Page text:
How is it that a country can be so conservative and yet so apparently modern? The obvious explanation is that it is meant to work that way and has been doing so ever since the Pinochet years. Whoever rules Chile has to be acrobatic. Witness the last bombshell, involving rightwing opposition politicians, which has kept us daily in sordid shock these past five months. A conservative Renovación Nacional congresswoman informs the country that two UDI senators were regular participants in pederastic orgies. This bickering amongst rightwing allies takes place when Lagos´ government is barely surviving and UDI Joaquín Lavín, the 2000 election runner-up, seemed unbeatable as potential President in 2006. Longueira fights back and denounces a conspiracy, but tells us that he has received word of this, while praying, “from beyond”. In the meantime, the judge in charge of the investigation has to resign because he was caught confessing that he had attended a gay brothel, filmed by a secret camera supplied by one of the television networks. This “reality show” takes place when gay characters are becoming increasingly visible in the leading popular soap operas. Congress immediately passes restrictive legislation on press coverage, Chile´s most credible anchorman is taken to jail, and the age of sexual consent is steeply raised. Yet it is well-known that more than half of the population is born out of wedlock, and adolescent pregnancies are commonplace. At press time, Longueira´s contentions that this has been a communication ploy is making slightly more sense, Lagos and the Concertación feel partially relieved and are making plans for a fourth term.
What are we to make of all this? My guess is that Chile is an unstable society undergoing rapid change. It obliquely deals with its past traumas, all of which center on violence, in the absence of a strong consensual agreement that would permit us to deal with them frankly on an institutional level. Consensus politics is built into the Constitution. However, in many cases, it simply serves to maintain fragile equilibria amongst powerful sectors. Chile is not an open society and has a long way to go before it can meet the standards of a demanding modern world. It may be progressive economically, but only to a point. Poverty and unequal distribution of wealth are pressing dilemmas that neither the military nor the Concertación have solved adequately. People in power are not as transparent as they like to make us believe; unfortunately, we have little, except scandalmongering, to detect this flagrant contradiction.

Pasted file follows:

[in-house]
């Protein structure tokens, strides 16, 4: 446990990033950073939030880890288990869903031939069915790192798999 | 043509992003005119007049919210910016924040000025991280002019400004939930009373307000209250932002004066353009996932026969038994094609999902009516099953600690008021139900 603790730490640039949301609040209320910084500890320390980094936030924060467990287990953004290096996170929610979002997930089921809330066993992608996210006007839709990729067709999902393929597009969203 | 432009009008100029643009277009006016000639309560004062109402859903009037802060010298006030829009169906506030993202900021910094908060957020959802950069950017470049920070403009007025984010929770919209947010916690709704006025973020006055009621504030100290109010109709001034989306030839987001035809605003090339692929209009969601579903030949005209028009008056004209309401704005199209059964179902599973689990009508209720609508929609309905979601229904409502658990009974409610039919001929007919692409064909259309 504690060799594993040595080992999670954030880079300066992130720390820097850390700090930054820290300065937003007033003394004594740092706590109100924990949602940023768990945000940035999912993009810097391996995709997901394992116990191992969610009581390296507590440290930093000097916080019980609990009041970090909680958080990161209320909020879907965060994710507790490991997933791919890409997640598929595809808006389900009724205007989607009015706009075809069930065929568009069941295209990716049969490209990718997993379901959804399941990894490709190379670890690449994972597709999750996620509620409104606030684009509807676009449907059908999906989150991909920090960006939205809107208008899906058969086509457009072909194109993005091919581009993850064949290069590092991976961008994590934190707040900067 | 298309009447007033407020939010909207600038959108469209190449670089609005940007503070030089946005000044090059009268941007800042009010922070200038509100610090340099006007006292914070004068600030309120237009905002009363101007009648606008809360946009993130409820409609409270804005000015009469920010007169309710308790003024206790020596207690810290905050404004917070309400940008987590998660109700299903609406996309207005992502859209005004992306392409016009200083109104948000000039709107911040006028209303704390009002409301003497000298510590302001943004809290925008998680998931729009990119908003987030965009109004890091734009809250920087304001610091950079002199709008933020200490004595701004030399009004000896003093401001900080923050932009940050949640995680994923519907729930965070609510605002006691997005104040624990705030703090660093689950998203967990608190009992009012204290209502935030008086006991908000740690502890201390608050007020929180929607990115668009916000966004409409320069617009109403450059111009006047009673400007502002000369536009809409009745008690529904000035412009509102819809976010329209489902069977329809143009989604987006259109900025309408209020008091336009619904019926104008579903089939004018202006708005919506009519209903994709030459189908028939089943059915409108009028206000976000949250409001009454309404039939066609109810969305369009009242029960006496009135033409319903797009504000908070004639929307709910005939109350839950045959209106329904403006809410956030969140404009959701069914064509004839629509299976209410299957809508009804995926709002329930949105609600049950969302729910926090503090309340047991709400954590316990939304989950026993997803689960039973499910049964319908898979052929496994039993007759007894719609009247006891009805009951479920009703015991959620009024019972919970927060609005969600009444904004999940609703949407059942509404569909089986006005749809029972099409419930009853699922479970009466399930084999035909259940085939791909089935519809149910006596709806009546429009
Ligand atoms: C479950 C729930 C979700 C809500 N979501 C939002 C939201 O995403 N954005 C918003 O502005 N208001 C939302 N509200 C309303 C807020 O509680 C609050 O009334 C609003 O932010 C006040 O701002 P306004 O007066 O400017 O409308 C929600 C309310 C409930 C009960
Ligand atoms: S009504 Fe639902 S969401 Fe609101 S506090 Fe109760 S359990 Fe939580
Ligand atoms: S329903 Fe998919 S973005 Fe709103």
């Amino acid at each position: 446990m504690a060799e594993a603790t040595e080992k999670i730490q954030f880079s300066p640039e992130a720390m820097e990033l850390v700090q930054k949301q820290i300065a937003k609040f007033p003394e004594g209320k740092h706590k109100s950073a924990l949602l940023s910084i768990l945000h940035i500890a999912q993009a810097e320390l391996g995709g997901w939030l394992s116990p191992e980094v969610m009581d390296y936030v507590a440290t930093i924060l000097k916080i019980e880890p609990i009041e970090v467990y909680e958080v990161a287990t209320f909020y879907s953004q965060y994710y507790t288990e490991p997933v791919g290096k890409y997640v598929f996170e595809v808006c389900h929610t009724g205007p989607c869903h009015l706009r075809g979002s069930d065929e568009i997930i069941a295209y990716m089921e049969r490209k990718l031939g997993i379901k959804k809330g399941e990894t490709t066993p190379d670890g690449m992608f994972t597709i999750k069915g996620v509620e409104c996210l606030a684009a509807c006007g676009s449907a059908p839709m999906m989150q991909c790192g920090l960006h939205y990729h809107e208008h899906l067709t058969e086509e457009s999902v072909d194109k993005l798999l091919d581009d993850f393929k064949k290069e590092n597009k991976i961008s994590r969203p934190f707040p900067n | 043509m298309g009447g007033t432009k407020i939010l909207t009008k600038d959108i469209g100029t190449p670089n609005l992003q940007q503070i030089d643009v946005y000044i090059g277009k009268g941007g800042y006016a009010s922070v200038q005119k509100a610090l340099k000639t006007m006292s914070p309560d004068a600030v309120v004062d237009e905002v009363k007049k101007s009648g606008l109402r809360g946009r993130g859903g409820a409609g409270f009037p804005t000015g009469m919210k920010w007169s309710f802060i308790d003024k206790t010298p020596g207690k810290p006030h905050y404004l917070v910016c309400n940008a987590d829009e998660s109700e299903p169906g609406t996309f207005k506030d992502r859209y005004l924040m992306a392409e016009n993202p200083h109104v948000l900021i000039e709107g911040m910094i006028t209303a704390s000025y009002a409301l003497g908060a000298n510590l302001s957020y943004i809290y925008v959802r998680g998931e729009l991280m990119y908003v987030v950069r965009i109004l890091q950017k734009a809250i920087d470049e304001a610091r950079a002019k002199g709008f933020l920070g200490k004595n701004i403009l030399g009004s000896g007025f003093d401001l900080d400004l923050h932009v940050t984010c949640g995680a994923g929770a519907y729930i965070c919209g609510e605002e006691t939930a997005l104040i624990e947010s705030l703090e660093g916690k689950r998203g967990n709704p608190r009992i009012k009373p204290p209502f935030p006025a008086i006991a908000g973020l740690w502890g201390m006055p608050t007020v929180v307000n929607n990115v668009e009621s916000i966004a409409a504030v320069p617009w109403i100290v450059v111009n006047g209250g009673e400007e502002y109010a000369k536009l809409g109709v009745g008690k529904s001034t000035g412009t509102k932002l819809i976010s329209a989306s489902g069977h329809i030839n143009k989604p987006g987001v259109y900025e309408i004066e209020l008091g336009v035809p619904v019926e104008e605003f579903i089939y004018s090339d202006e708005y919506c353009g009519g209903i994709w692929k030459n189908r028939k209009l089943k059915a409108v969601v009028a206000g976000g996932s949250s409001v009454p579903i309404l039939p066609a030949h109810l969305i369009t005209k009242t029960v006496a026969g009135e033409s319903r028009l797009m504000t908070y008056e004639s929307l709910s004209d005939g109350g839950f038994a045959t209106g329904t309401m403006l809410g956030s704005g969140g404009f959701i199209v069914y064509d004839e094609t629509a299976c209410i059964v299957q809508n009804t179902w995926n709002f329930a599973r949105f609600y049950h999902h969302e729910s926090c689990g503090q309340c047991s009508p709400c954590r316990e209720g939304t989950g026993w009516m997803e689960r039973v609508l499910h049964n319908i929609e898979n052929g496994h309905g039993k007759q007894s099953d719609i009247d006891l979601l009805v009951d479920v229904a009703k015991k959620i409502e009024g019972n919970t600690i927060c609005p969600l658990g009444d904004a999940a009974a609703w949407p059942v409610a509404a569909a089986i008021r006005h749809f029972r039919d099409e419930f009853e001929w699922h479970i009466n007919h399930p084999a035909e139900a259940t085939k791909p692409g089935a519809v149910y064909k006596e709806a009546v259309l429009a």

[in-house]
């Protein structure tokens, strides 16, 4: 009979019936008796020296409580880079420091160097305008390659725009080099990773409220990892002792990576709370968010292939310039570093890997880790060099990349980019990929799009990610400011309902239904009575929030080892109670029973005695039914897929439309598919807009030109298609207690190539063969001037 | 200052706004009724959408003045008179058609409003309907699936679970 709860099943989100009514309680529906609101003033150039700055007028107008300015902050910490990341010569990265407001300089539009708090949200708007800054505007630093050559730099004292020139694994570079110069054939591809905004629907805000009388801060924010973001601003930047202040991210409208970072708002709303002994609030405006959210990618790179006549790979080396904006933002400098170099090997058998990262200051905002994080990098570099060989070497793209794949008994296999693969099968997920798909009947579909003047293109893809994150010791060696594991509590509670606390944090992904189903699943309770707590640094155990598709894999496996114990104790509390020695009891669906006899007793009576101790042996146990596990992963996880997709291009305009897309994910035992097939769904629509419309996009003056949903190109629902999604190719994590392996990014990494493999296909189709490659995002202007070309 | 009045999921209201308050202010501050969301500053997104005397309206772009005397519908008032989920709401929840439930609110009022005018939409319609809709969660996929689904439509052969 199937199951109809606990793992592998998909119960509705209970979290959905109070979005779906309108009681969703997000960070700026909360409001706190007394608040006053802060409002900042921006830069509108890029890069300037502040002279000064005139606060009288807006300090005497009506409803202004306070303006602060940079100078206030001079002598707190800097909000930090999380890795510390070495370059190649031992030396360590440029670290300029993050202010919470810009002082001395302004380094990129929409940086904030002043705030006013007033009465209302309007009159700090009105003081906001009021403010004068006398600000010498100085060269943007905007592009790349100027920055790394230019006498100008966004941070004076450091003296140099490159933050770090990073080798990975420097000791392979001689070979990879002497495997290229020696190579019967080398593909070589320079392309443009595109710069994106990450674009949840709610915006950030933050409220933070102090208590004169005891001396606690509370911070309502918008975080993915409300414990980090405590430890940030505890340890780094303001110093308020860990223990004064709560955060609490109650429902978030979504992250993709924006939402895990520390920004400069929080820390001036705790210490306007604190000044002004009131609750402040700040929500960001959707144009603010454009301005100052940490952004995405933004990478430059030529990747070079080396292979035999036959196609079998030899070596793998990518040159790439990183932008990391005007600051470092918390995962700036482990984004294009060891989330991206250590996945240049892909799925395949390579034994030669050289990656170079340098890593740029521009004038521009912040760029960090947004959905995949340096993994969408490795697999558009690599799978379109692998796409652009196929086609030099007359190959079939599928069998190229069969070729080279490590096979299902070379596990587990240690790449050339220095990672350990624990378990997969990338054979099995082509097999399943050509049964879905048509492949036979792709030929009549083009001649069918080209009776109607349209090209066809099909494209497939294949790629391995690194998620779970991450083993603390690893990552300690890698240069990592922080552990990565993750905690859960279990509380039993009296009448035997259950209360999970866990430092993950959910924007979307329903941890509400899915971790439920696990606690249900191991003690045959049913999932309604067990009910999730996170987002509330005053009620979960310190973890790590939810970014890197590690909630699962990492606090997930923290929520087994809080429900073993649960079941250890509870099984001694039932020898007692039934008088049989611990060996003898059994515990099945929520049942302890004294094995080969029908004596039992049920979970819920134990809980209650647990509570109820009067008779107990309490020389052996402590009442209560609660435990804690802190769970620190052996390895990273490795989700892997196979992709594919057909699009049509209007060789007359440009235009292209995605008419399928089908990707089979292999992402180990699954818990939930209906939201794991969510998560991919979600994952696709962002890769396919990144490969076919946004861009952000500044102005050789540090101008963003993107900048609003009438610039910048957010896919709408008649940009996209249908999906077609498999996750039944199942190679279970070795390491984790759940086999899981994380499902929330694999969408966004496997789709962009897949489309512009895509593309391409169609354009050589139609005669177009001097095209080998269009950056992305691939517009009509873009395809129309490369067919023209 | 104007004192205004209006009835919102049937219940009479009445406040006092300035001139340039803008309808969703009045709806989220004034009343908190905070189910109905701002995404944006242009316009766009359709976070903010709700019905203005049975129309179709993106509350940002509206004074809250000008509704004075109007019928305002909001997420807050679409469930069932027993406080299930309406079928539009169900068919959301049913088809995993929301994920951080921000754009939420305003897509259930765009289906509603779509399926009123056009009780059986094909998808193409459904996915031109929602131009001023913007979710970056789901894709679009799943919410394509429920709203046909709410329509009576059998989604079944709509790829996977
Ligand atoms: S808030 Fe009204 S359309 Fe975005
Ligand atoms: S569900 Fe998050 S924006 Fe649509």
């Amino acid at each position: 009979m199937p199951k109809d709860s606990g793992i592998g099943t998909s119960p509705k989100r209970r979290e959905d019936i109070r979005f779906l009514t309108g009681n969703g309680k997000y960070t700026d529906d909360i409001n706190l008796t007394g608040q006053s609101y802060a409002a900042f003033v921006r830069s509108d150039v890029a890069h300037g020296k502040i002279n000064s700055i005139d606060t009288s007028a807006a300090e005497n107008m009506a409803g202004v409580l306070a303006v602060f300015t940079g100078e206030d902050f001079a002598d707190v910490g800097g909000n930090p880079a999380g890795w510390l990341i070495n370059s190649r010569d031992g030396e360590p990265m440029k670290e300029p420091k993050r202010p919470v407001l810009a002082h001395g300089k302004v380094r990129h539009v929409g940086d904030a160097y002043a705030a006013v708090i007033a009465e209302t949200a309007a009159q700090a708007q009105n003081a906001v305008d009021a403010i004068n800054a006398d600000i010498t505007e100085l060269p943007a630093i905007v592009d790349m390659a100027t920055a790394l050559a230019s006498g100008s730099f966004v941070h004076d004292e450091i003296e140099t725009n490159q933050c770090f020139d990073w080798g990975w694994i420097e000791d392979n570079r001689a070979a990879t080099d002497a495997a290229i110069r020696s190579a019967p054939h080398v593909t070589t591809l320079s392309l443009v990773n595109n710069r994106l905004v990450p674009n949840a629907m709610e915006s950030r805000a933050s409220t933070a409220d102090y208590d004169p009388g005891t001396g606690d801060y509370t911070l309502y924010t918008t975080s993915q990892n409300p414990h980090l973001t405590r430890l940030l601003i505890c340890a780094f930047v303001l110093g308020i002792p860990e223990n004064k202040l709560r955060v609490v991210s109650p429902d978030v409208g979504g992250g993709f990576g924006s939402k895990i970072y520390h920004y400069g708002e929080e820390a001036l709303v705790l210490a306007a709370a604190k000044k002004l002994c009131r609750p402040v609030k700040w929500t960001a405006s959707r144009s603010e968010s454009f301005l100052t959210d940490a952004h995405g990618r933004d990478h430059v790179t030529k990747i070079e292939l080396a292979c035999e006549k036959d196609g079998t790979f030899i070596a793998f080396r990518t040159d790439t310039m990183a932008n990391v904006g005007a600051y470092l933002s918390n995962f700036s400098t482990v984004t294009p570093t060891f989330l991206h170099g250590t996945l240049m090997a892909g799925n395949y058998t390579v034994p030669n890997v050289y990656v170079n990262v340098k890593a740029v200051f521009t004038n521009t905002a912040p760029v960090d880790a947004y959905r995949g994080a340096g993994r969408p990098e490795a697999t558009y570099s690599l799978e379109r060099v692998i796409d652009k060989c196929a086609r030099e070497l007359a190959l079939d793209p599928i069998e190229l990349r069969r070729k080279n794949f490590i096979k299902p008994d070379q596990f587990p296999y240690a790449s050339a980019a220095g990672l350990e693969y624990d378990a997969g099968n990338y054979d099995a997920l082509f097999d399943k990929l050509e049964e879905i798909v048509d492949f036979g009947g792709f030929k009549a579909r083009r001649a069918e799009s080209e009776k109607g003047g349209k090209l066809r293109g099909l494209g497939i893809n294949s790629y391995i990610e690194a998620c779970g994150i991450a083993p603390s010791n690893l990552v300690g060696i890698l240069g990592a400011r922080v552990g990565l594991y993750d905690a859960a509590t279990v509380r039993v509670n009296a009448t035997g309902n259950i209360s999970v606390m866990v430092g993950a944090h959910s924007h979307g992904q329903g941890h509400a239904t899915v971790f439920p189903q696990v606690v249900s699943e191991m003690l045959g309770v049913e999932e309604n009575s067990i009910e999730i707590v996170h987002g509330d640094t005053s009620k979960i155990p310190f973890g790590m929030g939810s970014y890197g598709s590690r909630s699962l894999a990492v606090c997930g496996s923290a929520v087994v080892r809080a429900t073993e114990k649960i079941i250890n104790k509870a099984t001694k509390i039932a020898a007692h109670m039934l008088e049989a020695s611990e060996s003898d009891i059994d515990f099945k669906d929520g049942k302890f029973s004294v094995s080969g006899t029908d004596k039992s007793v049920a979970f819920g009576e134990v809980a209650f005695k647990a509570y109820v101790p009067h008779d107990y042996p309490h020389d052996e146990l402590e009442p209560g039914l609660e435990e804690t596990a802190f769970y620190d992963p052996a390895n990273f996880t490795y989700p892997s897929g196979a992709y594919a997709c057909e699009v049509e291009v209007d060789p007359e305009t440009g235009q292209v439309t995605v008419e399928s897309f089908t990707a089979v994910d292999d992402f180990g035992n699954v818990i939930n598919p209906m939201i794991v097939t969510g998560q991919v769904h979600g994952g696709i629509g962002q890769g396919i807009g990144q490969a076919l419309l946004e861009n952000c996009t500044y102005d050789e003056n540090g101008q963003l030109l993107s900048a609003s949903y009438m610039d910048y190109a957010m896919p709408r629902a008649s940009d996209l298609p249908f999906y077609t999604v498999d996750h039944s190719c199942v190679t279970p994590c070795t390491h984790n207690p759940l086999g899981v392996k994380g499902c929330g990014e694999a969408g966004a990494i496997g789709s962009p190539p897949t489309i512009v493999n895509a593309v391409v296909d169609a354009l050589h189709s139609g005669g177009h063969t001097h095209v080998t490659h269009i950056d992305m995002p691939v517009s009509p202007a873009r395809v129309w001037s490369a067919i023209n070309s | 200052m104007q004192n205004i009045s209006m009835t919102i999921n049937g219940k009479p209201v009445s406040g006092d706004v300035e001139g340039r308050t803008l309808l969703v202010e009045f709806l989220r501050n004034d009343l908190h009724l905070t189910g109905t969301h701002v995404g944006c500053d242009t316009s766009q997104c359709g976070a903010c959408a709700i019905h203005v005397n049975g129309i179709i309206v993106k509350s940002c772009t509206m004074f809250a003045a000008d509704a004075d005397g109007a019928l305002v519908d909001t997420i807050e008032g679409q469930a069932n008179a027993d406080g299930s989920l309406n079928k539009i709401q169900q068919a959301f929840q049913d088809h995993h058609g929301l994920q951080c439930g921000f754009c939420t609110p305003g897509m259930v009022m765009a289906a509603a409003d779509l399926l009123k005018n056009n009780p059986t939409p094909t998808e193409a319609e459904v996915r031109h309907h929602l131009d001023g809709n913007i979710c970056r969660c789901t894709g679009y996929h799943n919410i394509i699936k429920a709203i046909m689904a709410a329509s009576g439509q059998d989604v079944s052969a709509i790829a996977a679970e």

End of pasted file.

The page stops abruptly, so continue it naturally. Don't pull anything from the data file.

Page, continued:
Moreover, there are prospective conflicts to be dealt with. Our alliance with the U.S. and the recent demand of Bolivia for multilateral negotiations concerning sea access are headaches we might be facing in the future. The argument that we are being called to account because we are doing things right and are living well in a “bad neighborhood” is simply sham. Ethnic reivindications are another of these destabilizing factors we should be considering; fifteen years ago, most Chileans’ only contact with the Mapuche was in history textbooks.
Finally, if we have learned anything during these past years, it is that Chilean society resists any clear-cut definitions. This situation is not unlike what happened, back in the early 1970’s, when it turned out that we were not the Latin American exception that confirmed the rule, nor as institutionally bound as everyone wanted to think. If so, in the near future, Chile will be a far more surprising place than anyone in or out of power, self-assured or not, might be guessing at this present time.
Spring 2004, Volume III, Number 3
Alfredo Jocelyn-Holt, a Chilean historian, is Director of Universidad Diego Portales´ Instituto de Estudios Humanísticos and teaches at the Universidad de Chile. With a B.A. and M.A. in Humanistic Studies from The Johns Hopkins University, a law degree from the Universidad de Chile, and a doctorate from Oxford University, he is the author of several works, amongst them El Chile Perplejo: Del avanzar sin transar al transar sin parar (1998), Historia del siglo XX chileno (2001), and is presently working on a five-volume Historia General de Chile, the second volume of which will be coming out this year.